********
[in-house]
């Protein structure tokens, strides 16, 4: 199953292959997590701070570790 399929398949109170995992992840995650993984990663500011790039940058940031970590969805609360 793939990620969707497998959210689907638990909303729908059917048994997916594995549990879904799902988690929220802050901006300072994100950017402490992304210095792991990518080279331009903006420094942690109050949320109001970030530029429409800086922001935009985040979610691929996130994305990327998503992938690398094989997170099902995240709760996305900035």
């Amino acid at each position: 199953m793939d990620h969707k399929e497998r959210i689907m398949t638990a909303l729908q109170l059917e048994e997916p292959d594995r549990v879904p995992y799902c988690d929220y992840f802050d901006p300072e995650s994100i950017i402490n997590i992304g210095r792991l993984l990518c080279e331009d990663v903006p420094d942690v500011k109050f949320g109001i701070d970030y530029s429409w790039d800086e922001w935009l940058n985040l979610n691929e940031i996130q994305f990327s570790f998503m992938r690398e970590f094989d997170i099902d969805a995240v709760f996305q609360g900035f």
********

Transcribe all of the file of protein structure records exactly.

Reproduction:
[in-house]
């Protein structure tokens, strides 16, 4: 199953292959997590701070570790 399929398949109170995992992840995650993984990663500011790039940058940031970590969805609360 793939990620969707497998959210689907638990909303729908059917048994997916594995549990879904799902988690929220802050901006300072994100950017402490992304210095792991990518080279331009903006420094942690109050949320109001970030530029429409800086922001935009985040979610691929996130994305990327998503992938690398094989997170099902995240709760996305900035």
């Amino acid at each position: 199953m793939d990620h969707k399929e497998r959210i689907m398949t638990a909303l729908q109170l059917e048994e997916p292959d594995r549990v879904p995992y799902c988690d929220y992840f802050d901006p300072e995650s994100i950017i402490n997590i992304g210095r792991l993984l990518c080279e331009d990663v903006p420094d942690v500011k109050f949320g109001i701070d970030y530029s429409w790039d800086e922001w935009l940058n985040l979610n691929e940031i996130q994305f990327s570790f998503m992938r690398e970590f094989d997170i099902d969805a995240v709760f996305q609360g900035f």